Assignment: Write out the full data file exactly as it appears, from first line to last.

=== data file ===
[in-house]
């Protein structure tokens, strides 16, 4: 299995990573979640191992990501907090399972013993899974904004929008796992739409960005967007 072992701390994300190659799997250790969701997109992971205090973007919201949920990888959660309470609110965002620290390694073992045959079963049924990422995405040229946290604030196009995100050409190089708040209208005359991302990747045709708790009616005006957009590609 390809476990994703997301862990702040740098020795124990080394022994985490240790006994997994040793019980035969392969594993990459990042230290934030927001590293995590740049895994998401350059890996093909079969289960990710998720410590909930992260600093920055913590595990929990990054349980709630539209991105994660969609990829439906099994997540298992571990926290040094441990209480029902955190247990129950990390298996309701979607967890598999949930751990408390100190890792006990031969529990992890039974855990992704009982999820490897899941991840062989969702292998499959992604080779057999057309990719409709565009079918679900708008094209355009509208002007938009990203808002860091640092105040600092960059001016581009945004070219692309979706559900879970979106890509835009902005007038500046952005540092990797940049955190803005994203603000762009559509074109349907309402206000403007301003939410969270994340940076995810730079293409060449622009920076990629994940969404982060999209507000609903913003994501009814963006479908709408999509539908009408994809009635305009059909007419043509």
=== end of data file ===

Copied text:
[in-house]
């Protein structure tokens, strides 16, 4: 299995990573979640191992990501907090399972013993899974904004929008796992739409960005967007 072992701390994300190659799997250790969701997109992971205090973007919201949920990888959660309470609110965002620290390694073992045959079963049924990422995405040229946290604030196009995100050409190089708040209208005359991302990747045709708790009616005006957009590609 390809476990994703997301862990702040740098020795124990080394022994985490240790006994997994040793019980035969392969594993990459990042230290934030927001590293995590740049895994998401350059890996093909079969289960990710998720410590909930992260600093920055913590595990929990990054349980709630539209991105994660969609990829439906099994997540298992571990926290040094441990209480029902955190247990129950990390298996309701979607967890598999949930751990408390100190890792006990031969529990992890039974855990992704009982999820490897899941991840062989969702292998499959992604080779057999057309990719409709565009079918679900708008094209355009509208002007938009990203808002860091640092105040600092960059001016581009945004070219692309979706559900879970979106890509835009902005007038500046952005540092990797940049955190803005994203603000762009559509074109349907309402206000403007301003939410969270994340940076995810730079293409060449622009920076990629994940969404982060999209507000609903913003994501009814963006479908709408999509539908009408994809009635305009059909007419043509």